I would like more information about dysnomial i.e. how do u get it? How do you stop getting it? Why do I have it? What are some ways to improve it? What are some problems of having it? Are there any good things for having it? Who do you go to, to get help? Also who should know that I have it?
Good questions and googling dysnomia doens’t help much. Even Wikipedia didn’t have a listing for it (I added the one I have here).
I have two theories:
1. like dyslexia, dysgraphia, dyspraxia you are born with dysnomia (you might inherit it genetically from someplace in your family tree). If this is the case it is the way your brain is and there is no way to get rid of it, just learn ways to compensate for its effects.
2. It is a temporary condition following a brain insult or some other situation that disturbs memory. I’ve read about side effects of traumatic brain injury or ECT or other situations where one’s brain is changed in some way and it would seem to me that name recognition might possibly be part of this.
Now my experience: I’m 53 years old and I have to say, as one gets older remembering names (and everything else) becomes harder. I feel for anyone who has this problem as a younger person as it make the social part of life much more difficult than it needs to be.
Please let me know what you find in your research Casie, so we can update and expand our definition here.
Posted on 09 Mar 2005 at 11:41 am3Donald B. Strobe
My wife (age 75) has just been diagnosed with aphasic dysnomia and is undergoing treatment by a very good speech patholist at the University of Michigan. Let’s keep comments from folks who have this problem coming so that we can help one another with treatments.
Are there different levels of severity of dysnomia? I’ve always had issues with words since I was young with my family and friends correcting me. I still get corrected now. How do you find out if you have dysnomia?
Faith: I’m sure a set of neuro-psych tests done by a psychologist would pick it up. Or, maybe there’s a very specific test for it that’s different from the more general ones, I’m not sure but asking any psycholgist should get you started in the right direction.
This sounds like me. I attend school at a local community college and one of my current classes is called intro to the exceptional learner. I focuses on teaching future teachers how to identify and help LD students. After being in the class for 7 weeks now, I think I have Dysnomia. What do I do? Who can I contact for help?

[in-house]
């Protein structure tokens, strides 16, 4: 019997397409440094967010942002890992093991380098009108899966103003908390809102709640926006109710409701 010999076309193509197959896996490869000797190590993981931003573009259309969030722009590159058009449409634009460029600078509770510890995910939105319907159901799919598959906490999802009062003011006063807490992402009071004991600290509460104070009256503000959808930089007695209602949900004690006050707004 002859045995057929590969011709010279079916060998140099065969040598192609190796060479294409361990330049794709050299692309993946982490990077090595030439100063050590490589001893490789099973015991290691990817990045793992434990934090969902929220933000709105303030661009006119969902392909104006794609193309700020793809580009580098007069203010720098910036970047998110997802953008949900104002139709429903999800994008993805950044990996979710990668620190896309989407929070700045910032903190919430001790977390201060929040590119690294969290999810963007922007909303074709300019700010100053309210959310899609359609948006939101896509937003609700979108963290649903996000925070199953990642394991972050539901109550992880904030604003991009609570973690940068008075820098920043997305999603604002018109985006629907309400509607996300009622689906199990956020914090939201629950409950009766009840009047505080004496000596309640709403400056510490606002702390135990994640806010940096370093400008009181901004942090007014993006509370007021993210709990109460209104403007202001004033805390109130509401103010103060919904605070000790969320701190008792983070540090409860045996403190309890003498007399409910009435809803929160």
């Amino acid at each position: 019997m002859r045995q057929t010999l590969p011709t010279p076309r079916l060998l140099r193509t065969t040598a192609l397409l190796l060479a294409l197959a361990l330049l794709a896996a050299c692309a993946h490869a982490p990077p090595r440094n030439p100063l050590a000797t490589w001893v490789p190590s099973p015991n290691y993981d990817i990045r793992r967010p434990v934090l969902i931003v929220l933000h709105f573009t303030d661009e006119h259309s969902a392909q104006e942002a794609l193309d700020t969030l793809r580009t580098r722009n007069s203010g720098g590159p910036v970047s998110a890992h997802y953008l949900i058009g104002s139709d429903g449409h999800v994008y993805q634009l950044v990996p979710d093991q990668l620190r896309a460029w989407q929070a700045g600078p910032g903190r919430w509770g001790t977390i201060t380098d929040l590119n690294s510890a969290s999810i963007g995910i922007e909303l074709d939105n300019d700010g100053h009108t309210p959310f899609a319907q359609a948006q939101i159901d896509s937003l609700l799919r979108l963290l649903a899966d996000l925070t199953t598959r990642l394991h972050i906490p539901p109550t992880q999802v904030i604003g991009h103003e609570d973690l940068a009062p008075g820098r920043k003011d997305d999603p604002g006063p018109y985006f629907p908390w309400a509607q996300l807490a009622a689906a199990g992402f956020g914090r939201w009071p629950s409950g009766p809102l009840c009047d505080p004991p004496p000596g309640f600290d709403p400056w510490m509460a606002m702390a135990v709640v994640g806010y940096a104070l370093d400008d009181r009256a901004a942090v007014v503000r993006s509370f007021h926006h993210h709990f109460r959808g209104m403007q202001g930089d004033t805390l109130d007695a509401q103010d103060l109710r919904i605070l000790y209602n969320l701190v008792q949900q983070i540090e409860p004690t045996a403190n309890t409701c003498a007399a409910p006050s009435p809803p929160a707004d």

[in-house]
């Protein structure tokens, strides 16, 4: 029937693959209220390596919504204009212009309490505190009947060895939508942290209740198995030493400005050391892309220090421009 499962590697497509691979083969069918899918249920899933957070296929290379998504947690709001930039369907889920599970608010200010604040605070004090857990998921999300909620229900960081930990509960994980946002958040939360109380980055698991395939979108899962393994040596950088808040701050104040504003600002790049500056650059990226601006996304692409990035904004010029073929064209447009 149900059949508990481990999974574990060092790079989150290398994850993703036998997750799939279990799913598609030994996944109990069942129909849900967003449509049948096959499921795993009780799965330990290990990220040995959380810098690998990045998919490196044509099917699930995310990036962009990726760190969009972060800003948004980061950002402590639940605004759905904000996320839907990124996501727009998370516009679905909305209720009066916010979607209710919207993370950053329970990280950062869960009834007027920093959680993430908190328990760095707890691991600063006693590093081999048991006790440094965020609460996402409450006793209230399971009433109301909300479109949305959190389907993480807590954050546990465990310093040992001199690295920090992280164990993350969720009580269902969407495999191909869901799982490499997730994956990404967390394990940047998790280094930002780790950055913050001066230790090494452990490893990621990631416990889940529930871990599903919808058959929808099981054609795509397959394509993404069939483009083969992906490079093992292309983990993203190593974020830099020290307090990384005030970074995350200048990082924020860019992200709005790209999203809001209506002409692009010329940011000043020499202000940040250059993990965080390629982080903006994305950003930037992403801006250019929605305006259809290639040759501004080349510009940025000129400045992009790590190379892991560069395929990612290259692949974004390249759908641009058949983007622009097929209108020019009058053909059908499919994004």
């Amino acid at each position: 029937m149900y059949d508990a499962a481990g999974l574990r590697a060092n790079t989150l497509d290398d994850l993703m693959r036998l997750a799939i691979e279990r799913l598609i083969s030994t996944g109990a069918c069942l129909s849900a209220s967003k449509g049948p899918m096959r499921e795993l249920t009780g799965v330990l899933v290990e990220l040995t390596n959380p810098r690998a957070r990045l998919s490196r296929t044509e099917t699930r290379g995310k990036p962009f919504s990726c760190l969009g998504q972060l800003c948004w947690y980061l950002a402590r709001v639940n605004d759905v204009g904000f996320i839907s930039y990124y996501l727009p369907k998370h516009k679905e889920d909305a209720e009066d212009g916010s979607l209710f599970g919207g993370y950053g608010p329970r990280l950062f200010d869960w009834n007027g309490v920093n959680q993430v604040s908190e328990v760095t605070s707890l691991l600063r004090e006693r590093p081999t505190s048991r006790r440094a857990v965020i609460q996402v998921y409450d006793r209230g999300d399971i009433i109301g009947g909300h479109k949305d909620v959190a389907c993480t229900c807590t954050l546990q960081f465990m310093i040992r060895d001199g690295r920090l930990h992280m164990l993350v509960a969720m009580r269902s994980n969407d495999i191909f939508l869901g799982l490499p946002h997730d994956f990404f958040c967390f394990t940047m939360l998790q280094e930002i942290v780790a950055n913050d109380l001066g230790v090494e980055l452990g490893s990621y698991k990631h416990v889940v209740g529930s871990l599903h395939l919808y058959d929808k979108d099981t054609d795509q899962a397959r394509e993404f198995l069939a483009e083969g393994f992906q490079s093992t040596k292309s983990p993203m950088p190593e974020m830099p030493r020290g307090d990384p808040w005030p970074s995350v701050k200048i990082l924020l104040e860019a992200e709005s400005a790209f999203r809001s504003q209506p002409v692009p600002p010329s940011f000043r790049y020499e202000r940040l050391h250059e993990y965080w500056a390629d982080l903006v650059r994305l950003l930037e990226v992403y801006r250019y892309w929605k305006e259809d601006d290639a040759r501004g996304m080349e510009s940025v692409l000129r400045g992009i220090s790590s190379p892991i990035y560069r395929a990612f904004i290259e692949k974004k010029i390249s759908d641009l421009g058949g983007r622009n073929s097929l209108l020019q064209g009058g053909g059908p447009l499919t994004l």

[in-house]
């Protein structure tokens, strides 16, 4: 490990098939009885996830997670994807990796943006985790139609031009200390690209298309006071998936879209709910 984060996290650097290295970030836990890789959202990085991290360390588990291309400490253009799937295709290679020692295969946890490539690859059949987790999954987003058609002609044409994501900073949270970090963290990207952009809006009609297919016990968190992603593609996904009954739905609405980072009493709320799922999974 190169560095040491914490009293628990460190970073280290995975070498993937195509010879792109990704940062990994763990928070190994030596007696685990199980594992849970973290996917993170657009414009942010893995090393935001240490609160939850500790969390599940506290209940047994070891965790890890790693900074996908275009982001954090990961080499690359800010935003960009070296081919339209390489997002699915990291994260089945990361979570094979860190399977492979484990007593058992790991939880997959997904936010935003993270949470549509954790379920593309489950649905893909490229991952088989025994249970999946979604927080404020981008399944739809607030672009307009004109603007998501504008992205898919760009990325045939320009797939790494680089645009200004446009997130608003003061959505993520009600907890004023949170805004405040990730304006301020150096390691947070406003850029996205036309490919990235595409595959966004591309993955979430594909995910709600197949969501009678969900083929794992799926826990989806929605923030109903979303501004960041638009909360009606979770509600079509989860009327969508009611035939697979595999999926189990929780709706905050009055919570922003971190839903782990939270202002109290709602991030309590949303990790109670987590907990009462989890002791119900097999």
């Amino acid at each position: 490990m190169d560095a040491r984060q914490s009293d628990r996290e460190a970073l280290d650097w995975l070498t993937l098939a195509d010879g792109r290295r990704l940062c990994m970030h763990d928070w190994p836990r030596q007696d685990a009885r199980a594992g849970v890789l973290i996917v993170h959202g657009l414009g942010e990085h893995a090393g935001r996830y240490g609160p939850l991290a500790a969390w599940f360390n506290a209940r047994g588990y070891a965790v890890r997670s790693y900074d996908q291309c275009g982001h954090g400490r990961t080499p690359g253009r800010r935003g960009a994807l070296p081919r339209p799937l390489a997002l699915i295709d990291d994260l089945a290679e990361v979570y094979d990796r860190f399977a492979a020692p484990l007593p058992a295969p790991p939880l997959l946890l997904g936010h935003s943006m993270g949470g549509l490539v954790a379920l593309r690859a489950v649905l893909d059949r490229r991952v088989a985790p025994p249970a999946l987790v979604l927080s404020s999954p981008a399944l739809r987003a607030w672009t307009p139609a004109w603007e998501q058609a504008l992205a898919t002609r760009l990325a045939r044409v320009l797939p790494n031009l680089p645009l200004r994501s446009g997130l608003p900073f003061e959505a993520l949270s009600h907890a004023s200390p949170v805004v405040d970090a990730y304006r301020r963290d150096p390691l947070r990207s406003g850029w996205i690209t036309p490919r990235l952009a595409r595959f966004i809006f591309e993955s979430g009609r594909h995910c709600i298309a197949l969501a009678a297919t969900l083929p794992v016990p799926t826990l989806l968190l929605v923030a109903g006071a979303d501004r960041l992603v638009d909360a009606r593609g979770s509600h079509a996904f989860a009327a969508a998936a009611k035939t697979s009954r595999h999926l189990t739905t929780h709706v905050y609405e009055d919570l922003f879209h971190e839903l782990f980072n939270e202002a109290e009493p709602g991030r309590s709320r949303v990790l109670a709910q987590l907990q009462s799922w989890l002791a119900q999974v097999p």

Courtney: You should talk to a psychologist about being tested.
But, and this is not to belittle your concern, sometimes when we hear a description of something like this we relate to it yet the label doesn’t apply. Everyone has a hard time with these kinds of memory tasks at one time or another. Many times problems like these are made worse by being tired, overwhelmed, depressed, or in some other state of mind that changes recall.
A battery of neuro-psych tests and discussion with a psychologist or psychiatrist will sort that out.
Thanks for this information. I am a SENCO(special needs co-ordinator) at a primary school and have twins in a class who have word finding problems and mild learning difficulties. They are 5, but i have worried about them. I now think i can help them with you comments and help. thanks
I suffer from dysnomia and sequential order dysfunction as a result of a lightning injury. Stress is the biggest factor that triggers episodes for me. I take an anti anxiety medication for it and it helps a lot. I also try to do number puzzles and cross words. Since my Neurologyst told me to do them I have noticed that it is helping especially with number recalling… I now remember not only my phone number but a few others. Which is huge for me. I hope this helps someone else.
I have not been diagnosed w/ dysnomia by a professional. But, I guess you could say I have diagnosed myself. I also work a lot of crossword puzzles and I have also noticed a difference since I’ve started doing more of them. It is very frustrating when you can’t remember a persons name, or a place you’ve visited recently. I’ve had this problem for as long as I can remember. My best friend calls it “filling in the blanks”, when she has to remind me of a name, or thing I can’t remember while I am telling her something. We used to laugh about it, but the older I get the worse it gets. So,it’s not so funny anymore. If anyone has any info on other ideas that might help the problem, please post it.
Although a neuro-physcologist had diagnosed me with dysnomia he didn’t make any recommendation for treatment. My PCP sent me to a speech pathologist who told me to cut myself some slack that it happens to people our age. I don’t think at 44 I should be having this much trouble…to the point that at times other people have to finish my sentences because I continually use the wrong word. Nor, have my daughter correct me when I tell her to get the bread out of the microwave when it is in the toaster. Does anyone know a good pathologist in Atlanta, GA?